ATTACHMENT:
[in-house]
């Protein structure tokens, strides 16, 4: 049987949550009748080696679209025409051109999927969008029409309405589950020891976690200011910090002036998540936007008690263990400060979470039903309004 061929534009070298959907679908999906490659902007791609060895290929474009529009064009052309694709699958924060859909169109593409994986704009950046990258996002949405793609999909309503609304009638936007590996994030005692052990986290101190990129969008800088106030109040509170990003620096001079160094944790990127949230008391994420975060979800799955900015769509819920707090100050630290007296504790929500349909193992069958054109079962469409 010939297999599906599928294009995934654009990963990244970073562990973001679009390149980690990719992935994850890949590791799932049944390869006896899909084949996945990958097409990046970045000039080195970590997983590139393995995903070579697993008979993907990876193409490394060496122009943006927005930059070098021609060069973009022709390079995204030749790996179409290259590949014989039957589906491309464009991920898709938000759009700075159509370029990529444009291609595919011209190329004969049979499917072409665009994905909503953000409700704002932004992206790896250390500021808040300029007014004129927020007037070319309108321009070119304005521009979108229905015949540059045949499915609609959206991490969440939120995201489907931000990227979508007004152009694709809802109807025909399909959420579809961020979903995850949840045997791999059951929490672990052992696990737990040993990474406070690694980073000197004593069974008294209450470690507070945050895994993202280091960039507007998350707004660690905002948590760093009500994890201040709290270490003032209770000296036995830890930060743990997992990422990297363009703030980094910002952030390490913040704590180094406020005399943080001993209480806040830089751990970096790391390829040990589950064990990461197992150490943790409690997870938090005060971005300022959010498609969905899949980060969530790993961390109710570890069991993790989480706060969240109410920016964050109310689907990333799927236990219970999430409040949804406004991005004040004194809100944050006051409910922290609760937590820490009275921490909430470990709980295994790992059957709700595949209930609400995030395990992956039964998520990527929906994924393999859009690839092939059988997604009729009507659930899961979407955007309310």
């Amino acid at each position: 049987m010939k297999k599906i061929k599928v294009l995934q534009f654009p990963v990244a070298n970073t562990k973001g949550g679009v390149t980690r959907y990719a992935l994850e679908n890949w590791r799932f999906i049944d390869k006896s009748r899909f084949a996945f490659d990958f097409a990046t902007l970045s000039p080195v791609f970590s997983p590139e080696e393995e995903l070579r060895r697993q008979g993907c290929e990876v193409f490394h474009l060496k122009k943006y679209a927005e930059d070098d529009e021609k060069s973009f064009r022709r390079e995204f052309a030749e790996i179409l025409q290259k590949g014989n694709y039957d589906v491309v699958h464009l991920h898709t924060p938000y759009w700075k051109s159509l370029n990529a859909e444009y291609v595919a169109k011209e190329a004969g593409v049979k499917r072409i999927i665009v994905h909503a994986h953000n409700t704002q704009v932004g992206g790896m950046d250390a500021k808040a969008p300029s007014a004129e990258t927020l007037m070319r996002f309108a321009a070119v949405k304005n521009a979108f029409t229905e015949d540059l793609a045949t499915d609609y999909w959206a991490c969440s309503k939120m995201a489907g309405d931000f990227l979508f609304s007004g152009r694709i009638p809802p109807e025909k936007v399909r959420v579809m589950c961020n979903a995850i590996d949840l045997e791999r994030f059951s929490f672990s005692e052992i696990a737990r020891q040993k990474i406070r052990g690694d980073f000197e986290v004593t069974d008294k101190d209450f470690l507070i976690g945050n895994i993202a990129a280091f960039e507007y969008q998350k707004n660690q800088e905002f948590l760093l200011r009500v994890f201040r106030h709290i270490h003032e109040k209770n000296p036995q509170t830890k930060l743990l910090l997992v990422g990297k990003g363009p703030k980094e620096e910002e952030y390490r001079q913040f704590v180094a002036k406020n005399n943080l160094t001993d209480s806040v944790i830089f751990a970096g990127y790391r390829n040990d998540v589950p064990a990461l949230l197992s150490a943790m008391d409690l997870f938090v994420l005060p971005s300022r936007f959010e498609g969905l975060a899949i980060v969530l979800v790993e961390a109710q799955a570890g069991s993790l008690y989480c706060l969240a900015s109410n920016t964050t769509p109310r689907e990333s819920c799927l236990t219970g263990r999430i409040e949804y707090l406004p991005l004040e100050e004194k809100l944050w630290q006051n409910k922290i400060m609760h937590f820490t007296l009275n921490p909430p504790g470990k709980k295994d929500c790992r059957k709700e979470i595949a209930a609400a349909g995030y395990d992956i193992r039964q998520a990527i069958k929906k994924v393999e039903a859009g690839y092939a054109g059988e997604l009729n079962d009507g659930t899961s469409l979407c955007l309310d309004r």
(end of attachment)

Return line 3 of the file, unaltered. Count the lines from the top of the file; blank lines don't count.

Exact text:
């Amino acid at each position: 049987m010939k297999k599906i061929k599928v294009l995934q534009f654009p990963v990244a070298n970073t562990k973001g949550g679009v390149t980690r959907y990719a992935l994850e679908n890949w590791r799932f999906i049944d390869k006896s009748r899909f084949a996945f490659d990958f097409a990046t902007l970045s000039p080195v791609f970590s997983p590139e080696e393995e995903l070579r060895r697993q008979g993907c290929e990876v193409f490394h474009l060496k122009k943006y679209a927005e930059d070098d529009e021609k060069s973009f064009r022709r390079e995204f052309a030749e790996i179409l025409q290259k590949g014989n694709y039957d589906v491309v699958h464009l991920h898709t924060p938000y759009w700075k051109s159509l370029n990529a859909e444009y291609v595919a169109k011209e190329a004969g593409v049979k499917r072409i999927i665009v994905h909503a994986h953000n409700t704002q704009v932004g992206g790896m950046d250390a500021k808040a969008p300029s007014a004129e990258t927020l007037m070319r996002f309108a321009a070119v949405k304005n521009a979108f029409t229905e015949d540059l793609a045949t499915d609609y999909w959206a991490c969440s309503k939120m995201a489907g309405d931000f990227l979508f609304s007004g152009r694709i009638p809802p109807e025909k936007v399909r959420v579809m589950c961020n979903a995850i590996d949840l045997e791999r994030f059951s929490f672990s005692e052992i696990a737990r020891q040993k990474i406070r052990g690694d980073f000197e986290v004593t069974d008294k101190d209450f470690l507070i976690g945050n895994i993202a990129a280091f960039e507007y969008q998350k707004n660690q800088e905002f948590l760093l200011r009500v994890f201040r106030h709290i270490h003032e109040k209770n000296p036995q509170t830890k930060l743990l910090l997992v990422g990297k990003g363009p703030k980094e620096e910002e952030y390490r001079q913040f704590v180094a002036k406020n005399n943080l160094t001993d209480s806040v944790i830089f751990a970096g990127y790391r390829n040990d998540v589950p064990a990461l949230l197992s150490a943790m008391d409690l997870f938090v994420l005060p971005s300022r936007f959010e498609g969905l975060a899949i980060v969530l979800v790993e961390a109710q799955a570890g069991s993790l008690y989480c706060l969240a900015s109410n920016t964050t769509p109310r689907e990333s819920c799927l236990t219970g263990r999430i409040e949804y707090l406004p991005l004040e100050e004194k809100l944050w630290q006051n409910k922290i400060m609760h937590f820490t007296l009275n921490p909430p504790g470990k709980k295994d929500c790992r059957k709700e979470i595949a209930a609400a349909g995030y395990d992956i193992r039964q998520a990527i069958k929906k994924v393999e039903a859009g690839y092939a054109g059988e997604l009729n079962d009507g659930t899961s469409l979407c955007l309310d309004r």